tallied for the final verdict).

MANSOOR
ZAMAN {PAK} v. 14* MOHD AZLAN ISKANDAR {MAS}
This match can join the Shahid versus Durbach match as one of the least
clear-cut outcomes of the first round. Iskandar has the advantage of
winning
one match so far in December, (in Hong Kong), being part of the Malaysian
team that beat Pakistan in Islamabad, and having won the last two (of
their
four) previous encounters including a tournament earlier this year in
Pakistan.

11*
NICK MATTHEW {ENG} v. WAEL EL HINDI {EGY}
Nick Matthew has had two second round appearances so far in December,
losing
to the Willstrop steam train on both occasions. He’ll be glad to
see he
doesn’t have that draw in Saudi Arabia, but a first round match
up with the
moving wall El Hindi, followed by the newly crowned World Champion can’t
really be looked upon as a favourable draw. Nick will probably just glance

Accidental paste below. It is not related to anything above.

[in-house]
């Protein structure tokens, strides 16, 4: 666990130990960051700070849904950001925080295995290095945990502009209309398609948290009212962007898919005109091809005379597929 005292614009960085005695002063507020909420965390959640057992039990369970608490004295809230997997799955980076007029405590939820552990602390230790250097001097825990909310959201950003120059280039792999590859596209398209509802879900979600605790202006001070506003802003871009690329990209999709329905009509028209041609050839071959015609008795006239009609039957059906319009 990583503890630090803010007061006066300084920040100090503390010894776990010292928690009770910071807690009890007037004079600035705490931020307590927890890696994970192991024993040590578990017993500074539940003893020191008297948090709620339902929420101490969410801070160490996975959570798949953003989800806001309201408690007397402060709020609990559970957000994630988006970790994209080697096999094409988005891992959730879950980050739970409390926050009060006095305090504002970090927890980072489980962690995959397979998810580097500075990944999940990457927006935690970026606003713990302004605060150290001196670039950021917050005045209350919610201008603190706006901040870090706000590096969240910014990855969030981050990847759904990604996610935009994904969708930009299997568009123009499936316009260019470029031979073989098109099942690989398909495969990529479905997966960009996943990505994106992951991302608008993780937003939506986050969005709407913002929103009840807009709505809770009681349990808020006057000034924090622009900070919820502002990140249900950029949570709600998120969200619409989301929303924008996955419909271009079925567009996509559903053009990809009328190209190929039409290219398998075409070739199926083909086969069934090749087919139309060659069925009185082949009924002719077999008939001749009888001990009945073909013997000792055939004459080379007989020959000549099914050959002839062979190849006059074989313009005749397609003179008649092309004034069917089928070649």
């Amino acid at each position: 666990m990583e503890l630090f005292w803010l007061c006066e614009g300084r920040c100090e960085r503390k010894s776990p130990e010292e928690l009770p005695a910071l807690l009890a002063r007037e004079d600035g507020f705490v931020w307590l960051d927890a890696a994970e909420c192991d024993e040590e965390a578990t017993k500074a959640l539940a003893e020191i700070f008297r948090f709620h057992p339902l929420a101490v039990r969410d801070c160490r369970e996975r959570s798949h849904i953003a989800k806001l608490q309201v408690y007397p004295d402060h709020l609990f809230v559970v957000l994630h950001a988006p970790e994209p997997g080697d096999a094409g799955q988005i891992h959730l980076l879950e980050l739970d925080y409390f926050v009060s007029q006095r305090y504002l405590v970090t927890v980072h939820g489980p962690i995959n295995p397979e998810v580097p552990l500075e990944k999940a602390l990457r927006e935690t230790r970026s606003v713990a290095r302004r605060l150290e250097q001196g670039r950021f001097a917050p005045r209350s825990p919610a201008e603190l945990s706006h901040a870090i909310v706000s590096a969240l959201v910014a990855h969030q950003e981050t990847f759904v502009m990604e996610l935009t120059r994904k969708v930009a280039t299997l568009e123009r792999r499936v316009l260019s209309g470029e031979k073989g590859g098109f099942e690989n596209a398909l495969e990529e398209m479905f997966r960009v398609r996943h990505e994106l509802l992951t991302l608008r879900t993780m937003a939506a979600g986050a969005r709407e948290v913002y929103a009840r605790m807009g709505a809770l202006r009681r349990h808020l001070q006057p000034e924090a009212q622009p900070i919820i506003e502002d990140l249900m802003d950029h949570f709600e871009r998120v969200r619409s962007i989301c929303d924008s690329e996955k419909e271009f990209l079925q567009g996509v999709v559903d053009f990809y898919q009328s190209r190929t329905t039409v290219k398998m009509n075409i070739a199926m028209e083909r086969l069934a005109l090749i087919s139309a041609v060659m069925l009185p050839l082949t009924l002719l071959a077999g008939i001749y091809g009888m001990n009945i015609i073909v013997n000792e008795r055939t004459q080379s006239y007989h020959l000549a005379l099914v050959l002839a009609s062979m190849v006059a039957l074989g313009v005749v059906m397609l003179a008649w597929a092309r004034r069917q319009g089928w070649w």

at it once and get on with getting the job done.

El
Hindi hasn’t gotten past the first round yet
this month, but has beaten
Matthew earlier this year.

4* AMR SHABANA {EGY} v. {Q7} Alex Gough
The
new world champ (for the second time) against the old guard who’s
having
a second wind. Shabana has reached the 2nd round, and won a tournament
so
far this month. Not one single player on the pro tour would mind that
kind
of inconsistency in their results.

Gough made the quarters in Qatar and lost in the first round in Hong
Kong.
An upset will be more difficult here.

These two have a head to head record of 1-1, but both matches were played
a
few years ago so it’s no great indicator of what to expect here.

This
quarter’s Quarters:

Pretty tough. On paper Beachill has a much easier run than the other
top
seed Shabana, but LJ can’t be discounted and is the most obvious
candidate
to cause an upset, despite being ranked lower than the others in the